The Film Distributors’ Association has published its annual yearbook, revealing a series of statistics around the UK cinema market in 2018.
A total of 916 films were released in UK cinemas in 2018 – equating to almost 18 new releases per week. That’s a new record, topping the watermark of 900 posted in 2016. In 2017, the number fell slightly to 874. The number has increased significantly over the last decade, growing from 503 in 2009.
However, many of the titles released in 2018 did not return significant grosses. Of the 916, 484 (53%) grossed between £1 and £50,000, with 282 (31%) of those grossing less than £10,000.
Overall, 80.3% of films put into UK cinemas returned less than £500,000, while 3.5% grossed more than £10m, displaying the continued polarisation of the theatrical market.
Of the 916 films released last year, 102 were classified as event cinema releases. Combined, event cinema made up 2.7% of the UK box office last year.
In 2018, the overall market share of the top 20 highest-grossing films was 48.6% (£668m), down from 51.5% the year previously, suggesting a slightly greater spread of takings across more titles. While the year did feature mega-hits including Avengers: Infinity War and Mamma Mia! Here We Go Again, there was no hit Star Wars film in the release calendar for the first time in four years (Solo: A Star Wars Story only grossed a disappointing £20m).
As previously reported, admissions were up by 3.7% to 177 million in 2018, while box office remained roughly static on £1,375,639,001.
The year saw increased dominance for films in the superhero genre. Beyond Avengers, titles included Black Panther, Deadpool 2, Venom, Ant-Man And The Wasp, and Aquaman, as well as two animated superhero films, Incredibles 2 and Spider-Man: Into The Spider-Verse. In total, one in five cinema tickets purchased across the whole of 2018 was for a superhero release. Animated films, meanwhile, represented 17% of the total box office in 2018.
It was a banner year for documentaries in 2018. Propelled by the success of Free Solo, They Shall Not Grow Old and McQueen, docs returned £7.2m in ticket sales last year, up from £4.2m in 2017.
The FDA yearbook also estimates that distributors spent some £350m on releasing and promoting their titles in 2018.
Economic impact of UK theatrical distribution
In the yearbook, a report commissioned by the FDA from Saffery Champness and Nordicity states that UK theatrical distribution contributes £1.6bn to the UK economy on an annual basis, as well a further £262m in exports. It employs around 4,400 full time staff.
Overall spend on UK visual home entertainment was up 10.1% in 2018, though this was largely accounted for by digital services (up 26% on 2017). Physical retail was down 16.9% on the previous year, while physical rental was down 21.7%.
David Puttnam on ‘new realities’ for industry
In his foreword, FDA president David Puttnam highlighted an era of “new realities” in the entertainment business, citing “substantial changes in ownership structures and business models [that] will redraw the map during 2019/20”.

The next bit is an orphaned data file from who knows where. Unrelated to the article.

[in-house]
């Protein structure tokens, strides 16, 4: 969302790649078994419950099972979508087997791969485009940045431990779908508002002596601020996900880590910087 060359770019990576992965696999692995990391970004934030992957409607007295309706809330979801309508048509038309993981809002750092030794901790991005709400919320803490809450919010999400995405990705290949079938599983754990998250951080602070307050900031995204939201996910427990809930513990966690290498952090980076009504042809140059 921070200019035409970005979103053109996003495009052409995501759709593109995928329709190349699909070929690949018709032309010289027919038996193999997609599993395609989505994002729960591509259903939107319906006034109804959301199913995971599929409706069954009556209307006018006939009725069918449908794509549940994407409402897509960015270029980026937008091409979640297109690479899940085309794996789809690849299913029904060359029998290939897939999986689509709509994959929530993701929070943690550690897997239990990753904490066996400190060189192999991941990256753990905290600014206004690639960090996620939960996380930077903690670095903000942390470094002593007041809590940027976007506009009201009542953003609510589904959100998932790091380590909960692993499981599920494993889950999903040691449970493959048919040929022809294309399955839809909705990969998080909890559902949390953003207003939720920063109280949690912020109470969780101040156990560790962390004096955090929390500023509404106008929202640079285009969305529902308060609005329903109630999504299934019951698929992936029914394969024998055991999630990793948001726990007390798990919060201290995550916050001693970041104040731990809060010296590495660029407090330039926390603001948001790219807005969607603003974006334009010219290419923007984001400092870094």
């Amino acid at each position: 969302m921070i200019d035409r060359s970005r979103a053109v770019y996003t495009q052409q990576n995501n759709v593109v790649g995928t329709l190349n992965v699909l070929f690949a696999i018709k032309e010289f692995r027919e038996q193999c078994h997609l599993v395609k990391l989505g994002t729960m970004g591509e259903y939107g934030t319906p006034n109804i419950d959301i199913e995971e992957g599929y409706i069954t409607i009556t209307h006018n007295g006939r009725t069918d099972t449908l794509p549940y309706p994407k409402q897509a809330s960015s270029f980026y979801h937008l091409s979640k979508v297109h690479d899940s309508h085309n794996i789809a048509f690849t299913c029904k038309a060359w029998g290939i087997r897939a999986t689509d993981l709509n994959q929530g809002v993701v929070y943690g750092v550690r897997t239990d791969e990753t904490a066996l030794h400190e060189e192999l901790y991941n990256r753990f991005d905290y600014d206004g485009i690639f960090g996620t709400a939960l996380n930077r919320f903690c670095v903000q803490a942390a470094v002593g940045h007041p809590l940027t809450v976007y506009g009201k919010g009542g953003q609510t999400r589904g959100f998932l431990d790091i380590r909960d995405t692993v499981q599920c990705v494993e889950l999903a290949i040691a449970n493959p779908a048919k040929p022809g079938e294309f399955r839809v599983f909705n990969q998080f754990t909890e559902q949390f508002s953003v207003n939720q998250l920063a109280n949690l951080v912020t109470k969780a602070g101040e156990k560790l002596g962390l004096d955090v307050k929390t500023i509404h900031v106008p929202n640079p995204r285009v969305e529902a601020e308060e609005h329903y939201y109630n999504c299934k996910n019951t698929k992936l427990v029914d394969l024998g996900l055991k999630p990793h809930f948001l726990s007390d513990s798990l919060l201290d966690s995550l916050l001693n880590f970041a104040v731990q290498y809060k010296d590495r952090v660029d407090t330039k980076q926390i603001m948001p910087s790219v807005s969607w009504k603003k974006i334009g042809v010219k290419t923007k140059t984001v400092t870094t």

This year, Disney will complete its takeover of 20th Century Fox’s entertainment assets, while further market consolidation is expected in the industry, juxtaposed against the continued emergence of the FAANG companies.
Puttnam pointed to changing habits of consumers. “The way we watch content has been disrupted, re-invented and re-imagined beyond recognition,” he wrote. “Libraries of entertainment now exist in the palms of people’s hands. The access that storytellers have to their audiences is unlike anything that’s previously been possible.”
He referenced the “profound changes” by the emergence of mobile technology, and pointed to the roll-out of 5G networks, set to happen in the next few years, as a development that will again “transform the ways we spend our leisure times”. 5G technology will allow HD-quality video to be downloaded in a handful of seconds, he noted, and will also open up further opportunities in the virtual and augmented realities spaces.
However, Puttnam also emphasised that traditional storytelling and linear narratives remain the key element of the business. “We should not forget that the experience itself is first and foremost product-led,” he wrote. “It’s the content on the screen that drives traffic among digitally-empowered, impatient customers.”
New FDA initiatives
At an event in London tonight unveiling its 2019 yearbook, the FDA also unveiled new initiatives, including a new guide to film distribution targeted at online social influencers.
Participating execs including Matt Smith, Jessica Simmonds, Charlie Bloye, Thomas Meadmore, Christopher Mitchell and Damian Spandley were filmed discussing their roles and the guide is formed of their video segments – it is targeted at online social influencers who are interested in learning more about how the industry works.
Mark Batey bids farewell
Mark Batey, who has been the FDA’s chief executive for 20 years, is set to step down from his position this spring. His replacement is currently being recruited.